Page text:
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New resource and initiative proves ‘Mature Women Can!’

Australian women aged over 50 are beginning to open up about their feelings and experiences of ageism in the workplace and in everyday life as part of an initiative that aims to change the way they are viewed.

Dr Susan Mitchell is the first Mature Women's Ambassador for South Australia (Source: Dr Susan Mitchell)
Dr Susan Mitchell is the first Mature Women's Ambassador for South Australia (Source: Dr Susan Mitchell)

A new resource, Mature Women Can!, by South Australia’s Mature Women’s Ambassador Dr Susan Mitchell in partnership with Council on the Ageing (COTA) SA and the Office of the Ageing and the Office for Women, aims to highlight this culture of looking past women after a certain age.

The resource, which includes interviews with mature women on the barriers they face in the paid workforce, has been described as making a compelling case for increasing the participation of mature women in employment, reporting that almost a third of Australians perceive some form of age-related discrimination while employed or looking for work.

Dr Mitchell says the new resource is all about getting the message into people’s consciousness, getting a movement going and ensuring people realise that a change in culture of how mature women are viewed is needed.

“The way we are thinking is acceptable for 40-50 years ago - not today,” she says.

“These women are capable and have all kinds of experiences and skills and they are just thrown on the scrap heap - it’s an endemic in our culture to think this way and it needs to change.

“It is expected now that we will continue to work until we are 70, but to make that happen, there needs to be a change in attitude - we need to employ mature women.”

The interviews with the 40+ women over the age of 50, who came forward to share their personal stories, have been described as “eye opening” by Dr Mitchell.

COTA SA Chief Executive Jane Mussared says she is proud of COTA SA’s involvement in supporting not only the Mature Women’s Ambassador Project, but also Dr Mitchell in her role as Ambassador for Mature Women, and has welcomed the resource that has been created.

“The resource is a quick and very compelling story about the risks for older women because of ageism,” she says.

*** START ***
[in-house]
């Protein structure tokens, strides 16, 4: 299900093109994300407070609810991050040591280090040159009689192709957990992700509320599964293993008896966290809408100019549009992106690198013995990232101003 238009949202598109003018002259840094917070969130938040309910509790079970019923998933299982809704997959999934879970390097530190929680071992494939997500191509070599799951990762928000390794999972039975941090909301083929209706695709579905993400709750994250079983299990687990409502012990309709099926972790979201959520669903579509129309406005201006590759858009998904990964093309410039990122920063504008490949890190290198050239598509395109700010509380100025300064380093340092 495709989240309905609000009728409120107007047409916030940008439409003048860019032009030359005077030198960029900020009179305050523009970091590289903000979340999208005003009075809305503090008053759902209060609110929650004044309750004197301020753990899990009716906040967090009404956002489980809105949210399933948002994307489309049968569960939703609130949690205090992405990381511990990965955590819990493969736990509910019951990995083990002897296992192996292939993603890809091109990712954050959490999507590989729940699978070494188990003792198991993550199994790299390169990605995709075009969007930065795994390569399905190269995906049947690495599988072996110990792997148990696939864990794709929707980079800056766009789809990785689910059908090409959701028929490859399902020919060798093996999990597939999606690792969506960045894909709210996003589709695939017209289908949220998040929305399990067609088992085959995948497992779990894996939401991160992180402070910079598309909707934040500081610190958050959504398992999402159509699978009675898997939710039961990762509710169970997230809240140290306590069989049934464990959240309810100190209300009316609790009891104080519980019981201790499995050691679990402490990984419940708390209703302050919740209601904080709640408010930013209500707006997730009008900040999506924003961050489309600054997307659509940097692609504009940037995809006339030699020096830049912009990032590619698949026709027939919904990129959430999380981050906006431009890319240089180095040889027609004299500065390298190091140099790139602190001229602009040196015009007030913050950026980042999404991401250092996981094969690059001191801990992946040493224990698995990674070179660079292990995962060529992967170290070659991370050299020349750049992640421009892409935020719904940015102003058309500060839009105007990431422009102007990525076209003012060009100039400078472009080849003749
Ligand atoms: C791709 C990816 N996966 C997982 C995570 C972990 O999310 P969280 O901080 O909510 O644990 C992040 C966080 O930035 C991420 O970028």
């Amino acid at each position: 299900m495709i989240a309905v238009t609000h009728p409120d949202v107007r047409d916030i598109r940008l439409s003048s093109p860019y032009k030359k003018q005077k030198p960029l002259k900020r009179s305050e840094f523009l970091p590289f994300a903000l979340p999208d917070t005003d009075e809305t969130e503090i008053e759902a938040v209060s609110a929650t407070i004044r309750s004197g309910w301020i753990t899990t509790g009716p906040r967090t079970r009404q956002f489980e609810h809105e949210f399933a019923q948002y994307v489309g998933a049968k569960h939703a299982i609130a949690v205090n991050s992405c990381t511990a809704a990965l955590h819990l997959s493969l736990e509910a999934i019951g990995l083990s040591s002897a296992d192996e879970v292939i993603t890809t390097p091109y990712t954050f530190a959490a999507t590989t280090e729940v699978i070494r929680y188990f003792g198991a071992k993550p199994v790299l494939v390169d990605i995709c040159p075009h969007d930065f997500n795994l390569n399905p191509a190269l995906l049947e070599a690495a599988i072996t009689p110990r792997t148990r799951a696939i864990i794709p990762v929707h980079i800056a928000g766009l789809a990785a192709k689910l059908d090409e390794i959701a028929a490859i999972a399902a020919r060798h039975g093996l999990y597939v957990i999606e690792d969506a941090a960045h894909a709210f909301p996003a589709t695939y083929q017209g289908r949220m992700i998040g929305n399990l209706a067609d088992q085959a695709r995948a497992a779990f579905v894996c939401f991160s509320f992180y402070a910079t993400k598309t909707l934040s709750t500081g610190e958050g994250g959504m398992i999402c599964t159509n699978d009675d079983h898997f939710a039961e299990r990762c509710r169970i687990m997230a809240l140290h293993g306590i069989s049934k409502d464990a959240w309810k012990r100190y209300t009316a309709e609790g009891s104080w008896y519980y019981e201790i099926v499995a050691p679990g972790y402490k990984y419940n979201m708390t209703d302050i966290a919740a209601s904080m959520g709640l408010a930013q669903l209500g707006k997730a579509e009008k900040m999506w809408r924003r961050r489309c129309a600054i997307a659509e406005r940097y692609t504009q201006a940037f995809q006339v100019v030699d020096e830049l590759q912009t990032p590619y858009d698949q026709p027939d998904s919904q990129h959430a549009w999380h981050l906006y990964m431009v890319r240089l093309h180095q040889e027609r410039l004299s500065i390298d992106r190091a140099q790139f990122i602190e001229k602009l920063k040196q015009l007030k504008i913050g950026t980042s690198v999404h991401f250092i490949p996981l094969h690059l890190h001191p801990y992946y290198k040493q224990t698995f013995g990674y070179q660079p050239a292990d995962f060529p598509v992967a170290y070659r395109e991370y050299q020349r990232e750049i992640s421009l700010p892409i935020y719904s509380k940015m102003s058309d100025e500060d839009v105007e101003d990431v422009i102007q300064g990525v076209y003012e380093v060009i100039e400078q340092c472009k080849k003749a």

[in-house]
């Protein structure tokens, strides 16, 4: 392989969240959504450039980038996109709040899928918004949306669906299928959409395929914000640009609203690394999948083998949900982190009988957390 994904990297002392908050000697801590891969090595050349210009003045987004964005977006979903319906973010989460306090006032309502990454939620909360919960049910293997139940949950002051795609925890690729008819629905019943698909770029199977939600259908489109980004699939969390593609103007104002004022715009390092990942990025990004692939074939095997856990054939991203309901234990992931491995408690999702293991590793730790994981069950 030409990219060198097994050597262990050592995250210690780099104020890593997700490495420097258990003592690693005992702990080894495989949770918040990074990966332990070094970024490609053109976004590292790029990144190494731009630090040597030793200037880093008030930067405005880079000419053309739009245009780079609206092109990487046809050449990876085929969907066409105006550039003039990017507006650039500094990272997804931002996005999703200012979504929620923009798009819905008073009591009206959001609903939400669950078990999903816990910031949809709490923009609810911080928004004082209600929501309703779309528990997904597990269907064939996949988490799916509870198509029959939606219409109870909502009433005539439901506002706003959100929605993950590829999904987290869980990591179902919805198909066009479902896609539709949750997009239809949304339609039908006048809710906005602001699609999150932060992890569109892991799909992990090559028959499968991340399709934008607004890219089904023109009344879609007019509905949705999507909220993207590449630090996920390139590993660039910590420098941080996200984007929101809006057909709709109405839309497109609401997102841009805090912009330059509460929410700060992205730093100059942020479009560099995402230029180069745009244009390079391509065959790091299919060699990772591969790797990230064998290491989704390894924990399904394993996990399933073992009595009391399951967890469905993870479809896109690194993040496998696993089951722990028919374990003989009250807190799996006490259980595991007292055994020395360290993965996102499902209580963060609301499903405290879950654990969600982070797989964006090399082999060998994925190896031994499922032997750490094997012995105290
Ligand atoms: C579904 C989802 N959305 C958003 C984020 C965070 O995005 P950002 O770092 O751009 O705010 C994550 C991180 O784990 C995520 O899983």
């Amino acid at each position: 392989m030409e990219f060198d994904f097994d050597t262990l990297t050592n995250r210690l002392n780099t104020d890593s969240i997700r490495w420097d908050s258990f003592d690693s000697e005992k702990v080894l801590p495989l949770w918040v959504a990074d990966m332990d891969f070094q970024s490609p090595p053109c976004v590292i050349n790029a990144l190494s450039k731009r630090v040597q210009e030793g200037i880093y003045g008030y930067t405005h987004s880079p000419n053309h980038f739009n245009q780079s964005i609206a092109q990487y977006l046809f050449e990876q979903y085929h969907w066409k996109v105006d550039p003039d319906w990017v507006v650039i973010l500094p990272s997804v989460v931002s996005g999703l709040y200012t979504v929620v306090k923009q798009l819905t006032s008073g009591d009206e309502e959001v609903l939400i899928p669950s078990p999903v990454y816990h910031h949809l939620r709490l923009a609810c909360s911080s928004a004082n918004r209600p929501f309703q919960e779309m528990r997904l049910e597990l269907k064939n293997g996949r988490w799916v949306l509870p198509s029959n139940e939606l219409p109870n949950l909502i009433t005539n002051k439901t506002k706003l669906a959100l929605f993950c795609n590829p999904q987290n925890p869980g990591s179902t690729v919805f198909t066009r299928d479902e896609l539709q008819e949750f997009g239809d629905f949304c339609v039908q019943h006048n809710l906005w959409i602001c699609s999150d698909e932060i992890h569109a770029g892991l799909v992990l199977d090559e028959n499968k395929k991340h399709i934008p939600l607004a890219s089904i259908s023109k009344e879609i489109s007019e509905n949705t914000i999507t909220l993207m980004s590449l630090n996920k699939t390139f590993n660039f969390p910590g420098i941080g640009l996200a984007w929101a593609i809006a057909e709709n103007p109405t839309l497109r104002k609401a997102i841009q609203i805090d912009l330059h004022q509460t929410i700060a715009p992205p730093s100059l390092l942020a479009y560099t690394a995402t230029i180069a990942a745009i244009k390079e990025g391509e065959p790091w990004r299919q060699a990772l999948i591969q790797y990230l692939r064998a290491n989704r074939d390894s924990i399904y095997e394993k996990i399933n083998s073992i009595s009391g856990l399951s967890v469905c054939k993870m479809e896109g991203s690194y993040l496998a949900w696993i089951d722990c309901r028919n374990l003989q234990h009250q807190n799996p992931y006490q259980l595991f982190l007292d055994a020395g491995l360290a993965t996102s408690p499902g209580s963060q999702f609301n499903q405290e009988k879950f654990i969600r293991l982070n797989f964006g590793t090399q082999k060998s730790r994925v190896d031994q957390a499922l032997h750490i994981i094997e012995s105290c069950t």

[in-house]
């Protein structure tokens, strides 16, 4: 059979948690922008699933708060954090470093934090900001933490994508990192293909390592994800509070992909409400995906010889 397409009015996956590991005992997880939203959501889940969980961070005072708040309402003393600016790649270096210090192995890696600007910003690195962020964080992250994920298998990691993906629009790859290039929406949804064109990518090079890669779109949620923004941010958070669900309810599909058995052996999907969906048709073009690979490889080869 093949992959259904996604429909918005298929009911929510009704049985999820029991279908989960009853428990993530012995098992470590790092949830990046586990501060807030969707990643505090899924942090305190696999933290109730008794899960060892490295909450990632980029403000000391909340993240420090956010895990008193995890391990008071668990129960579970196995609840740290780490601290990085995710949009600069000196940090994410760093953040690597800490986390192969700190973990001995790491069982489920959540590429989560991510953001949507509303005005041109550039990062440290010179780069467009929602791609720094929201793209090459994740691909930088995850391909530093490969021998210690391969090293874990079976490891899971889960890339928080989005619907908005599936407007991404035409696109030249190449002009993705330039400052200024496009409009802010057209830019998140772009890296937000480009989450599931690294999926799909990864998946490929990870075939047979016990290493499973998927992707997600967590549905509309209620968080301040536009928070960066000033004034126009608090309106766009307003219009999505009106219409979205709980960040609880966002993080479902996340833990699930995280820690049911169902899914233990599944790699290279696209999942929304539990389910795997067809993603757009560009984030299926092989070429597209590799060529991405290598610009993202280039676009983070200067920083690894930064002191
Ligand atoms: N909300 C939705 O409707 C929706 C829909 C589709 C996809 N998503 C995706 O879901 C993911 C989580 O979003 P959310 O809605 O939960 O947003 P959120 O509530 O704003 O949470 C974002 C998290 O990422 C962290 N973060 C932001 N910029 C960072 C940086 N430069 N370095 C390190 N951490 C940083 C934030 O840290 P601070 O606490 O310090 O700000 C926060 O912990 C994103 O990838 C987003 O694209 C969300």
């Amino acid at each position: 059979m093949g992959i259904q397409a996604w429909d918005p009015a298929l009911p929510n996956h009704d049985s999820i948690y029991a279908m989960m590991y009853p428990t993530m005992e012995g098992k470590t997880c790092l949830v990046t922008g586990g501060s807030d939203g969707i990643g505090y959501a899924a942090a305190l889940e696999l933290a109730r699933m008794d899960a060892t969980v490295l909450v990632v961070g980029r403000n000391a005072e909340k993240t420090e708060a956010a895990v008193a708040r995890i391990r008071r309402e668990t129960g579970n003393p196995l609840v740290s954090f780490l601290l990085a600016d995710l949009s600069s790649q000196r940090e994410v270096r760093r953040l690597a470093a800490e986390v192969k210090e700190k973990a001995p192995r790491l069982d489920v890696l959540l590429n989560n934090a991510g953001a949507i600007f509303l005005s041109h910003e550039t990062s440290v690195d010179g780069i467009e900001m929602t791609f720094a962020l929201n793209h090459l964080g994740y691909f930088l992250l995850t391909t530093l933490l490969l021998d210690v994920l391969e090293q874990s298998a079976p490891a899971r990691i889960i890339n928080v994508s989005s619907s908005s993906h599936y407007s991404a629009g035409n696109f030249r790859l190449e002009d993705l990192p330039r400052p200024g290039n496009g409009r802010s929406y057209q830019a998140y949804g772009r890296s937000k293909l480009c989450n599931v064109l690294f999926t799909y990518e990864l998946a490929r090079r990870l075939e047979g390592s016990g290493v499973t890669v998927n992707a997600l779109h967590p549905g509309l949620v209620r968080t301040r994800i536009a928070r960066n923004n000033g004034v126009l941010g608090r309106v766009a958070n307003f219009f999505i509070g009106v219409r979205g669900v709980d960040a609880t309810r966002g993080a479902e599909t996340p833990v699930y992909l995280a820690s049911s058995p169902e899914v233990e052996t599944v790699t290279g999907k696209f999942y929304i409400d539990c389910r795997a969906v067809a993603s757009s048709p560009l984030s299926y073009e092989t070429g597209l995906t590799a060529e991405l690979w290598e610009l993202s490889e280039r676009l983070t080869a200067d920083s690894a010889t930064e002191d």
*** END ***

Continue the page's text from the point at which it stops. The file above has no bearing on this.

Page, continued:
“We need to tackle age discrimination in employment - it is widespread, it is hurtful and it is wasteful.”

She adds that through this double-jeopardy discrimination of both age and gender, that society is missing out on the talents and contributions of older women, and placing them at greater risk, with the report stating that there has been a 75 percent increase in women aged 55+ sleeping in their cars, presenting at homelessness services.

“The result is that we will experience rapidly rising levels of homelessness and poverty among older women,” Ms Mussared says.

“This resource wastes no words in spelling that out and we hope it will be the bass for explaining why it matters so much.”

Following the official launch of the resource, Dr Mitchell says this is all part of the first step which aims to raise awareness of the issue.

“The next step is to build the movement and lift the issue into the consciousness and encourage women to talk about it and speak up,” she says.

“We hope the resource - which is aimed at everyone from employers to mature women and their families - to identify the issue and change perception.

“Bringing this issue to the surface is what we have to do so people are made to realise.

“Just like domestic violence, the issue remains under the radar until people start talking about it which is why this year, it’s all about spreading the word.

“The resource is there to offer encouragement to everyone and to give opportunities to mature women and for them to know they are not alone.”

In her role as the first State ambassador for mature women, Dr Mitchell will be using the new resource as a basis for conversation with businesses as she takes to talking and spreading awareness via a social media campaign.

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